It’s Time to Get Rid of the 'Female Chef' Category

Female Chef.jpg

Yesterday The World’s 50 Best Restaurants announced The World’s Best Female Chef.”  

It’s not a new category by any means, but it begs the question - should there be a separate category for women chefs in 2019?

I reached out to +40 top chefs and restaurateurs in Toronto to find out their thoughts on the matter.

Here’s what the respondents had to say:

“At the end of the day, chefs whether female or male, work in the same kitchens, they learn the same systems and build on the same skills, with the same end goals, serving food and hospitality to the best of their abilities, therefor Best Female Chef should not be a category on its own. The Best Chef category should have more female representation.”

Rocco Agostino - Executive Chef/Partner, Pizzeria Libretto


“Having a separate category for female chefs makes no sense. There’s no need to differentiate based on gender – this should be a recognition based on skill. Separate categories continue to alienate us versus creating a culture of inclusivity.

 There is no reason to have separate categories for "Best Chef" in my opinion. Unlike sporting events, physical strength is not an issue in determining the accomplishments of chefs. I believe that judging panels should be comprised equally of men and women.

 I also think that there should be consideration given to account for/control the inherent biases of judges towards fellow chefs with whom judges have worked, are friends, etc.” 

Jen Coburn - Owner, Ufficio Restaurant


“Most chefs will tell you their biggest culinary inspiration was their mother or grandmother, and yet professional female chefs are consistently overlooked for the same opportunities afforded to male chefs. That we have to separate out accolades for female chefs points to a larger problem within the industry -- of the 50 restaurants featured in this list, only 4 of them are headed up by women. They've put the same blood, sweat and tears in (probably more so).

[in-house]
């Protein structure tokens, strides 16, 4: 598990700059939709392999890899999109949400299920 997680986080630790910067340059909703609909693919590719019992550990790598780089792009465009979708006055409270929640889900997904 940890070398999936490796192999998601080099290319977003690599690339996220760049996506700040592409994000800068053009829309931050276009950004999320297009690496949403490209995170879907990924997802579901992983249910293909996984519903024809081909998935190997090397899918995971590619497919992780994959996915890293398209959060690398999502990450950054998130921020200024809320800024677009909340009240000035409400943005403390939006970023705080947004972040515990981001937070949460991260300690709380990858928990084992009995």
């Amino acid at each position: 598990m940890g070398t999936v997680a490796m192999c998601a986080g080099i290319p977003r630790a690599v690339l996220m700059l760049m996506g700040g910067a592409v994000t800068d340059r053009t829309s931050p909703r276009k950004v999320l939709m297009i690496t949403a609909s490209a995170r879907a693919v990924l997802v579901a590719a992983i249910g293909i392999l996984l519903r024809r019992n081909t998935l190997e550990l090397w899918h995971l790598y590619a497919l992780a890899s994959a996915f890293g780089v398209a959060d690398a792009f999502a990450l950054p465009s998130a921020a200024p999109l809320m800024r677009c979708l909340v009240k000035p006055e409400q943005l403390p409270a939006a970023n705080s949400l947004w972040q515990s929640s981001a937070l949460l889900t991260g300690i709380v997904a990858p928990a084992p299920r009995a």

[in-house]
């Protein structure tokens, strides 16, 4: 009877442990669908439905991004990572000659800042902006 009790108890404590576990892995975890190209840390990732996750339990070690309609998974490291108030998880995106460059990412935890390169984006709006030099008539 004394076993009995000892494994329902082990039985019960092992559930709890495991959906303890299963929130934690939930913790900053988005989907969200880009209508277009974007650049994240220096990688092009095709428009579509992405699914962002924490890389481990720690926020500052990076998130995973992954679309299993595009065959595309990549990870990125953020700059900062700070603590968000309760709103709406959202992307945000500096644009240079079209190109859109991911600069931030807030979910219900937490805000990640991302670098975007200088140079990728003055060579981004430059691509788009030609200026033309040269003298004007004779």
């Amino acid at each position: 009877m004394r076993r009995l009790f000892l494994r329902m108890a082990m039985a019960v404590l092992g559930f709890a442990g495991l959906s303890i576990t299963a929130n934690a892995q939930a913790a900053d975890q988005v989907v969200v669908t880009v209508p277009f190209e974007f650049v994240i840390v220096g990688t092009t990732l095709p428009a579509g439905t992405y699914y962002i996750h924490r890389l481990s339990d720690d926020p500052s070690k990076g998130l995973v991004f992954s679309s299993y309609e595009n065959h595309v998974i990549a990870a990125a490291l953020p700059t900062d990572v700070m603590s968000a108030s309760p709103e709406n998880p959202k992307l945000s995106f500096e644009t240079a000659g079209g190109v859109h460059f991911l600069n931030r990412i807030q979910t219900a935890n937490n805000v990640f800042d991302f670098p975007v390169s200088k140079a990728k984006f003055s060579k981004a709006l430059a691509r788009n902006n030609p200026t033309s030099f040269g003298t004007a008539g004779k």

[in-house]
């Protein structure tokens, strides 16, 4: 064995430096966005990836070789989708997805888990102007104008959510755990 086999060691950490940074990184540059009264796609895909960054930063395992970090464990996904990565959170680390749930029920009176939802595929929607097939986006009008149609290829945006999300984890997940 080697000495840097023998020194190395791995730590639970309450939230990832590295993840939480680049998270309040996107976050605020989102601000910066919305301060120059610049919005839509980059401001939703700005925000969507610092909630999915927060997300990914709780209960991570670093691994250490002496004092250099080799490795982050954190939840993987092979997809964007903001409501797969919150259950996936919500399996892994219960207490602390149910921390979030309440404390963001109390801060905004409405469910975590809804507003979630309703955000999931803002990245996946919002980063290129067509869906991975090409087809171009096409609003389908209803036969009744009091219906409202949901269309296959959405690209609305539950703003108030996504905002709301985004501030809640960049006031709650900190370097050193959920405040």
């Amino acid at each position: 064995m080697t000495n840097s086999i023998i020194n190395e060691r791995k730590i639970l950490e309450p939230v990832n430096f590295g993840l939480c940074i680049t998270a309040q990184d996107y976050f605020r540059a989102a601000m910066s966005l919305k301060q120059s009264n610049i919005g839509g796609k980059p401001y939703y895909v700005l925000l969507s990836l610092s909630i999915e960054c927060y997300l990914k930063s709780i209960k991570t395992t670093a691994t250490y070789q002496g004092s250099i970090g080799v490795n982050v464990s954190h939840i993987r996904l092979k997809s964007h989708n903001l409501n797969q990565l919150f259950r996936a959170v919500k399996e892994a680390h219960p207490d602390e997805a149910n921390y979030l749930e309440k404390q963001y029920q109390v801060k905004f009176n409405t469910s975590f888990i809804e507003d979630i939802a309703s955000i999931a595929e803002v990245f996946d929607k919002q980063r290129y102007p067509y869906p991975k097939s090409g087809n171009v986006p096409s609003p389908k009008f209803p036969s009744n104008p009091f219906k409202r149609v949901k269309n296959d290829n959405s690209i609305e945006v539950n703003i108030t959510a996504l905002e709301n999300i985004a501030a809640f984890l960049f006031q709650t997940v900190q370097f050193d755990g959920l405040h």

When we create separate categories to recognize their hard work and dedication, it creates a space of "other" that suggests they do not belong with the main group. These women stand on their own merit and deserve the same recognition and accolades as their male counterparts."

Donna Dooher - Chef/Co-Owner, Mildred’s Temple Kitchen


 “Having a separate category for female chefs makes no sense. There’s no need to differentiate based on gender – this should be a recognition based on skill. Separate categories continue to alienate us versus creating a culture of inclusivity.”

Ted Corrado - Corporate Executive Chef, Drake Hotel Properties


“I think it’s nice that females have their own category because it highlights them in a male dominant industry, but at the same time we should be regarded as chefs as a whole.

Unfortunately, there’s so many of us that get over looked that we need a separate category. But I do feel we should have just a chef category that includes both.” 

Debbie Dam- Sous Chef, Founder Cocktail Bar and Restaurant


“So I think it’s obviously amazing that women chefs are being recognized and applauded for the work they are doing. But I find it troubling that there are separate categories. It’s not like sports, where physiology is completely different. I feel like it sends a message that in the cooking world men and women still aren’t in the same arena - that somehow the women’s category still feels lesser.